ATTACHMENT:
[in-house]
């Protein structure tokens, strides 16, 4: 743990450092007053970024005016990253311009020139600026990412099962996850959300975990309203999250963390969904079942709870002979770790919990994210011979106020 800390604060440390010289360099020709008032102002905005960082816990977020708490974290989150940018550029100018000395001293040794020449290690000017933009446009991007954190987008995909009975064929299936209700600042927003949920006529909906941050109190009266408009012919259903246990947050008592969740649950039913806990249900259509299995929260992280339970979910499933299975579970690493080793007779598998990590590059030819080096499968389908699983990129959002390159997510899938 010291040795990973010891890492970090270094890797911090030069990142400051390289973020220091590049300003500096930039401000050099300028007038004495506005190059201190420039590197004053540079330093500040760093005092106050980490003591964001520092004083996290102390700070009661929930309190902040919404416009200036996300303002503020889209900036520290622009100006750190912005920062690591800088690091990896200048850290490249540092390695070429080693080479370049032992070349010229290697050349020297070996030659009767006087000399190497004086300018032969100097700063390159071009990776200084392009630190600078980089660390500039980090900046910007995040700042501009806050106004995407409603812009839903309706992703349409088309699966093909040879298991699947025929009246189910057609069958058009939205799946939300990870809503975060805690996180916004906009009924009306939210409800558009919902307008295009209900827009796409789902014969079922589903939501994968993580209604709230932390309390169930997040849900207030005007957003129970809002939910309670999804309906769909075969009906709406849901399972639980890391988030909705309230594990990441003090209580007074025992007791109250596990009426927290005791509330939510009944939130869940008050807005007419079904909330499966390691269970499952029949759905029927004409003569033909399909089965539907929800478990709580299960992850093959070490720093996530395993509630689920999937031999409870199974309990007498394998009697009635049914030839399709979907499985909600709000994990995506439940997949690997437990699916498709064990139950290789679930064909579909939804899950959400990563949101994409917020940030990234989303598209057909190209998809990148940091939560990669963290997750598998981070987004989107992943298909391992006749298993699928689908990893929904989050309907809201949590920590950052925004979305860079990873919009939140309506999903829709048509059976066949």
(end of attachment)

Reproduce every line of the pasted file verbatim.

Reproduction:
[in-house]
């Protein structure tokens, strides 16, 4: 743990450092007053970024005016990253311009020139600026990412099962996850959300975990309203999250963390969904079942709870002979770790919990994210011979106020 800390604060440390010289360099020709008032102002905005960082816990977020708490974290989150940018550029100018000395001293040794020449290690000017933009446009991007954190987008995909009975064929299936209700600042927003949920006529909906941050109190009266408009012919259903246990947050008592969740649950039913806990249900259509299995929260992280339970979910499933299975579970690493080793007779598998990590590059030819080096499968389908699983990129959002390159997510899938 010291040795990973010891890492970090270094890797911090030069990142400051390289973020220091590049300003500096930039401000050099300028007038004495506005190059201190420039590197004053540079330093500040760093005092106050980490003591964001520092004083996290102390700070009661929930309190902040919404416009200036996300303002503020889209900036520290622009100006750190912005920062690591800088690091990896200048850290490249540092390695070429080693080479370049032992070349010229290697050349020297070996030659009767006087000399190497004086300018032969100097700063390159071009990776200084392009630190600078980089660390500039980090900046910007995040700042501009806050106004995407409603812009839903309706992703349409088309699966093909040879298991699947025929009246189910057609069958058009939205799946939300990870809503975060805690996180916004906009009924009306939210409800558009919902307008295009209900827009796409789902014969079922589903939501994968993580209604709230932390309390169930997040849900207030005007957003129970809002939910309670999804309906769909075969009906709406849901399972639980890391988030909705309230594990990441003090209580007074025992007791109250596990009426927290005791509330939510009944939130869940008050807005007419079904909330499966390691269970499952029949759905029927004409003569033909399909089965539907929800478990709580299960992850093959070490720093996530395993509630689920999937031999409870199974309990007498394998009697009635049914030839399709979907499985909600709000994990995506439940997949690997437990699916498709064990139950290789679930064909579909939804899950959400990563949101994409917020940030990234989303598209057909190209998809990148940091939560990669963290997750598998981070987004989107992943298909391992006749298993699928689908990893929904989050309907809201949590920590950052925004979305860079990873919009939140309506999903829709048509059976066949």